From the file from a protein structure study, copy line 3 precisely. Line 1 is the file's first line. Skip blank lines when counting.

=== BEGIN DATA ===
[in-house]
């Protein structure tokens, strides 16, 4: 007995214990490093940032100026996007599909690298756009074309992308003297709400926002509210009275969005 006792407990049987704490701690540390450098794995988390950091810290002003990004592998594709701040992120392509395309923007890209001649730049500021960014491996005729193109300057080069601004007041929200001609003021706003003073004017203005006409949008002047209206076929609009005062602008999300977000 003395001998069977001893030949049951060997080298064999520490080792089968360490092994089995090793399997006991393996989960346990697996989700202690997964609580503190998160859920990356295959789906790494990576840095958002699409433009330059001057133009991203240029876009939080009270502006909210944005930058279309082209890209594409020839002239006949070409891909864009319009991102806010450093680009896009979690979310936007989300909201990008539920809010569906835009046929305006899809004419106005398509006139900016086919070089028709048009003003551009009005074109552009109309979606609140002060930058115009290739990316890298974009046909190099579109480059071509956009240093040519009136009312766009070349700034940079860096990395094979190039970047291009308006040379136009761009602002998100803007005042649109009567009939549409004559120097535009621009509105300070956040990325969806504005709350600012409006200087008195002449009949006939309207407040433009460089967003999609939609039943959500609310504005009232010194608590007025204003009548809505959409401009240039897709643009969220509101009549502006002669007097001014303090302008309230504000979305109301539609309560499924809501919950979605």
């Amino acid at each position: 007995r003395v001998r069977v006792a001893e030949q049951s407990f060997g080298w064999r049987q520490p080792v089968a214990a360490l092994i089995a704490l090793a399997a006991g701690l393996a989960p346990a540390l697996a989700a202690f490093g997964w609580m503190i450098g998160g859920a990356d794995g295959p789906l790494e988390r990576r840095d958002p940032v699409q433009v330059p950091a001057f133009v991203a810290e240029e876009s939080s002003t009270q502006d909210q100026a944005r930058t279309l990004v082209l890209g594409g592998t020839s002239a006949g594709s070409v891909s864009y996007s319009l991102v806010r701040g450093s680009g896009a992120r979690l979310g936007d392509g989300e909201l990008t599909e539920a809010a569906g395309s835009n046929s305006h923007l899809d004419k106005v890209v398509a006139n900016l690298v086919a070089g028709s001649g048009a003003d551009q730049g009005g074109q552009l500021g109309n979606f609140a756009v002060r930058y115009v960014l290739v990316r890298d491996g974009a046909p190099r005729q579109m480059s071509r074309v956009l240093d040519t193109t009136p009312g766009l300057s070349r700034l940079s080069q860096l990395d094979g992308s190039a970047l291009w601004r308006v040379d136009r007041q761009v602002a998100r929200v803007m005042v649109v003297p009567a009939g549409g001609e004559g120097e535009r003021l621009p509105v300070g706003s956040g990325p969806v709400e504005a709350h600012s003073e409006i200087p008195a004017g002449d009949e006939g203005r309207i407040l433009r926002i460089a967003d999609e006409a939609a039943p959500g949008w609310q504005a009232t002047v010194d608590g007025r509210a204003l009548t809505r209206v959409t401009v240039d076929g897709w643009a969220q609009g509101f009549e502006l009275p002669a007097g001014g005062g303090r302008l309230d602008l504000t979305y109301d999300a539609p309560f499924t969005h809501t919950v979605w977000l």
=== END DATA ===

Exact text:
């Amino acid at each position: 007995r003395v001998r069977v006792a001893e030949q049951s407990f060997g080298w064999r049987q520490p080792v089968a214990a360490l092994i089995a704490l090793a399997a006991g701690l393996a989960p346990a540390l697996a989700a202690f490093g997964w609580m503190i450098g998160g859920a990356d794995g295959p789906l790494e988390r990576r840095d958002p940032v699409q433009v330059p950091a001057f133009v991203a810290e240029e876009s939080s002003t009270q502006d909210q100026a944005r930058t279309l990004v082209l890209g594409g592998t020839s002239a006949g594709s070409v891909s864009y996007s319009l991102v806010r701040g450093s680009g896009a992120r979690l979310g936007d392509g989300e909201l990008t599909e539920a809010a569906g395309s835009n046929s305006h923007l899809d004419k106005v890209v398509a006139n900016l690298v086919a070089g028709s001649g048009a003003d551009q730049g009005g074109q552009l500021g109309n979606f609140a756009v002060r930058y115009v960014l290739v990316r890298d491996g974009a046909p190099r005729q579109m480059s071509r074309v956009l240093d040519t193109t009136p009312g766009l300057s070349r700034l940079s080069q860096l990395d094979g992308s190039a970047l291009w601004r308006v040379d136009r007041q761009v602002a998100r929200v803007m005042v649109v003297p009567a009939g549409g001609e004559g120097e535009r003021l621009p509105v300070g706003s956040g990325p969806v709400e504005a709350h600012s003073e409006i200087p008195a004017g002449d009949e006939g203005r309207i407040l433009r926002i460089a967003d999609e006409a939609a039943p959500g949008w609310q504005a009232t002047v010194d608590g007025r509210a204003l009548t809505r209206v959409t401009v240039d076929g897709w643009a969220q609009g509101f009549e502006l009275p002669a007097g001014g005062g303090r302008l309230d602008l504000t979305y109301d999300a539609p309560f499924t969005h809501t919950v979605w977000l």